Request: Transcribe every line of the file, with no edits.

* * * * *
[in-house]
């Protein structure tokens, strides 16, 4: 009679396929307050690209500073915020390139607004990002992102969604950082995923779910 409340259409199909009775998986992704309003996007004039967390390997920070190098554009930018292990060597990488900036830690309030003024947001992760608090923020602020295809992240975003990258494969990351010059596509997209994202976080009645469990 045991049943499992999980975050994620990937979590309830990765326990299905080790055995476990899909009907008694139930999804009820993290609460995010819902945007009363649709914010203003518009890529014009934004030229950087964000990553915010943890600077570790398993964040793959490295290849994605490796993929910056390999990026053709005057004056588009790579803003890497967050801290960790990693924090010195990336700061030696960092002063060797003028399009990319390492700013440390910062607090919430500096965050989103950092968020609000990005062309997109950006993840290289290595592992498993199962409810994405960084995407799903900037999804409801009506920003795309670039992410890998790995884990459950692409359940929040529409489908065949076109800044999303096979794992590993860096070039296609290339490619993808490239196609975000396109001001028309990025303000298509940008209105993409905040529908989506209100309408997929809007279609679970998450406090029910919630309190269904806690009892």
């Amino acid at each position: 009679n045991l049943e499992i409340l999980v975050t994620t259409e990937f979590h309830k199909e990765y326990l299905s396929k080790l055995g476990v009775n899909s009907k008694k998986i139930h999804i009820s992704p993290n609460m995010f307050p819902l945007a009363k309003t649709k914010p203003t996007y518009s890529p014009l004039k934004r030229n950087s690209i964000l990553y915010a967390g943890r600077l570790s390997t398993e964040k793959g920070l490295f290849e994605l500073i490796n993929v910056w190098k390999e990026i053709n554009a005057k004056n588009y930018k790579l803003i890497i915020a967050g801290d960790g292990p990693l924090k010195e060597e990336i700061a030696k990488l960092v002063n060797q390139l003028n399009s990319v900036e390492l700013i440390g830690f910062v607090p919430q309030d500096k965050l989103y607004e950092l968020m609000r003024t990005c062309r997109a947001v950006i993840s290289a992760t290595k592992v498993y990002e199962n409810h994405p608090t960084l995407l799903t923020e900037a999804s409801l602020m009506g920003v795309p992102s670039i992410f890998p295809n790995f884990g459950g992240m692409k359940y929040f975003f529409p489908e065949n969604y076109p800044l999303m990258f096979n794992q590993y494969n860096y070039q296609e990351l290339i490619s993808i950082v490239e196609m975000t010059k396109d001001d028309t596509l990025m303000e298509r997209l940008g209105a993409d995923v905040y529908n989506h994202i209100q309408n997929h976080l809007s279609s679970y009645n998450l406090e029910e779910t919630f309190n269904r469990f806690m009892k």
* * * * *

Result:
[in-house]
């Protein structure tokens, strides 16, 4: 009679396929307050690209500073915020390139607004990002992102969604950082995923779910 409340259409199909009775998986992704309003996007004039967390390997920070190098554009930018292990060597990488900036830690309030003024947001992760608090923020602020295809992240975003990258494969990351010059596509997209994202976080009645469990 045991049943499992999980975050994620990937979590309830990765326990299905080790055995476990899909009907008694139930999804009820993290609460995010819902945007009363649709914010203003518009890529014009934004030229950087964000990553915010943890600077570790398993964040793959490295290849994605490796993929910056390999990026053709005057004056588009790579803003890497967050801290960790990693924090010195990336700061030696960092002063060797003028399009990319390492700013440390910062607090919430500096965050989103950092968020609000990005062309997109950006993840290289290595592992498993199962409810994405960084995407799903900037999804409801009506920003795309670039992410890998790995884990459950692409359940929040529409489908065949076109800044999303096979794992590993860096070039296609290339490619993808490239196609975000396109001001028309990025303000298509940008209105993409905040529908989506209100309408997929809007279609679970998450406090029910919630309190269904806690009892």
């Amino acid at each position: 009679n045991l049943e499992i409340l999980v975050t994620t259409e990937f979590h309830k199909e990765y326990l299905s396929k080790l055995g476990v009775n899909s009907k008694k998986i139930h999804i009820s992704p993290n609460m995010f307050p819902l945007a009363k309003t649709k914010p203003t996007y518009s890529p014009l004039k934004r030229n950087s690209i964000l990553y915010a967390g943890r600077l570790s390997t398993e964040k793959g920070l490295f290849e994605l500073i490796n993929v910056w190098k390999e990026i053709n554009a005057k004056n588009y930018k790579l803003i890497i915020a967050g801290d960790g292990p990693l924090k010195e060597e990336i700061a030696k990488l960092v002063n060797q390139l003028n399009s990319v900036e390492l700013i440390g830690f910062v607090p919430q309030d500096k965050l989103y607004e950092l968020m609000r003024t990005c062309r997109a947001v950006i993840s290289a992760t290595k592992v498993y990002e199962n409810h994405p608090t960084l995407l799903t923020e900037a999804s409801l602020m009506g920003v795309p992102s670039i992410f890998p295809n790995f884990g459950g992240m692409k359940y929040f975003f529409p489908e065949n969604y076109p800044l999303m990258f096979n794992q590993y494969n860096y070039q296609e990351l290339i490619s993808i950082v490239e196609m975000t010059k396109d001001d028309t596509l990025m303000e298509r997209l940008g209105a993409d995923v905040y529908n989506h994202i209100q309408n997929h976080l809007s279609s679970y009645n998450l406090e029910e779910t919630f309190n269904r469990f806690m009892k």